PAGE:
Since the start of Covid-19 there have been many schemes introduced by the government in an attempt to support the country's economy during this unprecedented pandemic. Furlough has been the most notorious and, in some opinions, helpful scheme that the government have implemented and it has aided a substantial number of companies to remain afloat during this time. The scheme, although coming to an end on 31st September 2021, was recently the subject of an interesting tribunal decision that has shed some light on an employer's duty to their employees in terms of redundancy or furlough. As will be discussed below, the judge in this case reached the conclusion that a failure to consider and/or offer furlough as an alternative to redundancy, made the dismissal of the claimant, unfair.
In this case, the claimant had been employed as a care assistant since 2018 and had been looking after an elderly individual. In February 2020 the individual was moved to a care home following admission to a hospital. As a result, the claimant was no longer required as their carer. In May the respondent wrote to the claimant to inform them that their role had become redundant and the respondent was unable to offer any other suitable work. In a witness statement for the claimant, it is stated that at this point, the claimant requested to be furloughed, but the request was rejected. Following a meeting in June and a further meeting in July, the respondent gave the claimant notice of dismissal on the grounds of redundancy. Following a failed appeal with the respondent that was deemed by Judge Gumbiti-Zimuto as nothing more than a "rubber stamp" process, the claimant took her claim to the tribunal.
In the judgment, Judge Gumbiti-Zimuto declared that the grounds for the dismissal of the claimant were valid as the role had become redundant. According to the respondent, the requirements for live-in workers had ceased or diminished and the only work that was available, was not suitable for the claimant. This was accepted by Judge Gumbiti-Zimuto as a valid explanation for dismissal.
However, the question of whether the dismissal was unfair was something separate altogether. Judge Gumbiti-Zimuto reiterated that the role was redundant and the prospect of an unfair dismissal claim could not be based on this. Rather, any unfair dismissal claim would be due to the respondent's failure to consider and/or offer the claimant furlough in response to her request in May.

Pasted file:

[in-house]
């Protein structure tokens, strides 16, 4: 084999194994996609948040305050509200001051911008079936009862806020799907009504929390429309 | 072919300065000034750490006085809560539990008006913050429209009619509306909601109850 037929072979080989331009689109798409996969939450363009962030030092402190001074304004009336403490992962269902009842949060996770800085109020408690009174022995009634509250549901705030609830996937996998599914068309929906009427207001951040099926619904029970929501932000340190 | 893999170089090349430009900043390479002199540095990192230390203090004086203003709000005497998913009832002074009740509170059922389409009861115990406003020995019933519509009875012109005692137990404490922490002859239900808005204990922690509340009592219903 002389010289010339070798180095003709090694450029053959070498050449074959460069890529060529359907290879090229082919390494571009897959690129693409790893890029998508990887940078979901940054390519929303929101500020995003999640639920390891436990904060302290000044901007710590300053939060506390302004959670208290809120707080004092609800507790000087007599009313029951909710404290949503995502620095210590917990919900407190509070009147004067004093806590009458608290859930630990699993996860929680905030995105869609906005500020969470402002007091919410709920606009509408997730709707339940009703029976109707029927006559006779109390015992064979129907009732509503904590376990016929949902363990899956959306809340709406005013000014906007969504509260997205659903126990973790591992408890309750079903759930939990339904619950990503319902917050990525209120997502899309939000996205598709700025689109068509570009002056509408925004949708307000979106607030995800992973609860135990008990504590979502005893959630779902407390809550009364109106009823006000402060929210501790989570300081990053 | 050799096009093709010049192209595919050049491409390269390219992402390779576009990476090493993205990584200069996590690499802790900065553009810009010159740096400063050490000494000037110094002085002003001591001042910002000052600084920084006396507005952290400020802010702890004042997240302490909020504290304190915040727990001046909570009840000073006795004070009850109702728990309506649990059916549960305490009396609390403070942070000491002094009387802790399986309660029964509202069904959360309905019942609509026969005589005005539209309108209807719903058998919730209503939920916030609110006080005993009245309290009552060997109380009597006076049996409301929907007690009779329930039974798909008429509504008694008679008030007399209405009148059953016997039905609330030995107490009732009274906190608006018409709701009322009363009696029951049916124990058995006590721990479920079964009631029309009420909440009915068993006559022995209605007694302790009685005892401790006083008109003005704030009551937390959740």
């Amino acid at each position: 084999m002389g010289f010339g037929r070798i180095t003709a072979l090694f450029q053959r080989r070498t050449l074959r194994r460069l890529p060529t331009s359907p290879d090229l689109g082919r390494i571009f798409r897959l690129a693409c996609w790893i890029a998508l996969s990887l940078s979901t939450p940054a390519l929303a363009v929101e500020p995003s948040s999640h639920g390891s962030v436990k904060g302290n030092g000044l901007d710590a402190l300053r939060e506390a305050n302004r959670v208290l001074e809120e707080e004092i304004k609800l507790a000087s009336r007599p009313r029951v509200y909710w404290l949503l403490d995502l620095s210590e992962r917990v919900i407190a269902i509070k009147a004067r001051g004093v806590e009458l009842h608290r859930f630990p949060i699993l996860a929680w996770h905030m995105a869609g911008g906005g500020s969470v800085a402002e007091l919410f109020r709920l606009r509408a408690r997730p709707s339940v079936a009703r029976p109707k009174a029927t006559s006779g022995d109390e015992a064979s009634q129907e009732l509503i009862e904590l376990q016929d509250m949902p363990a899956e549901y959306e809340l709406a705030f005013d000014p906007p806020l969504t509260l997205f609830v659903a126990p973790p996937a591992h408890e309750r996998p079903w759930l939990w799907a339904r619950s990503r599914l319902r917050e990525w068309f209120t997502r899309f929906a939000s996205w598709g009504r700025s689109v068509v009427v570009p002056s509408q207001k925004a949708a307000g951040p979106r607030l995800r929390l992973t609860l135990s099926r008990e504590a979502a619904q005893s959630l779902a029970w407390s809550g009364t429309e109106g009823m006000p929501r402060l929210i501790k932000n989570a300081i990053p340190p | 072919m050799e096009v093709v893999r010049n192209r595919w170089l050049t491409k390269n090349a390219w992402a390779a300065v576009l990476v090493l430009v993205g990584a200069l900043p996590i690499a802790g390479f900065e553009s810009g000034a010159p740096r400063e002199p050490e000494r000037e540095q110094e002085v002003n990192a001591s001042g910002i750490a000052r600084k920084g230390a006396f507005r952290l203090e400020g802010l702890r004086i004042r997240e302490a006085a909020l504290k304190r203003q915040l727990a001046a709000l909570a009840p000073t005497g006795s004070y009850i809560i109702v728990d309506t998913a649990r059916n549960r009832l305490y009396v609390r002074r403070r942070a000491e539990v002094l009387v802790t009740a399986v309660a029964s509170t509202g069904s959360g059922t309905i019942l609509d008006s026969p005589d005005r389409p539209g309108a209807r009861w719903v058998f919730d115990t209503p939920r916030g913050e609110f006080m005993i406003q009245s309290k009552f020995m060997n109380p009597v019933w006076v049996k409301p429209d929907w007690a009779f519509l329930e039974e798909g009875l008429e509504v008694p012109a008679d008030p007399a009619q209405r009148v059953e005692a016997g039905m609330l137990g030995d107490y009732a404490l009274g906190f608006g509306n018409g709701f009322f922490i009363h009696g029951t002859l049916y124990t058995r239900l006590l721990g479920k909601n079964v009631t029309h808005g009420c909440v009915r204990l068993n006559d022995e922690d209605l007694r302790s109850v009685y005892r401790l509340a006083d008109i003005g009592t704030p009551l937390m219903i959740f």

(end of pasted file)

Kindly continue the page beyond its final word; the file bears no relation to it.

In explaining the furlough scheme itself, Judge Gumbiti-Zimuto explained that it was introduced for the specific aim of helping employers refrain from laying off employees as a result of a reduced workload due to Covid-19. Judge Gumbiti-Zimuto clarified this further to explain to the respondent that where the Covid-19 pandemic had severely impacted the workload of the company, to the point where there was not enough work to pay/justify paying the employees, the furlough scheme would come to the aid of the company. Judge Gumbiti-Zimuto stated that this specific situation described by the claimant and in turn the respondent, was "the type of situation that the furlough scheme envisaged."
Furthermore, Judge Gumbiti-Zimuto pointed to another benefit of the scheme. It prolonged dismissing workers to give the company the opportunity for the workload to increase again and in that event, take the employees off of furlough. In this case, although there was no work available at that exact time for the claimant, the future prospect of work was unknown. From this perspective, placing the claimant on furlough, even for a minimal period, would have given the respondent the opportunity to see if there was any change in the amount of work available and possibly offer the claimant work in the future.
The failure to consider the future prospect of work and the benefits of the scheme in a case such as this, made the dismissal of the claimant unfair.
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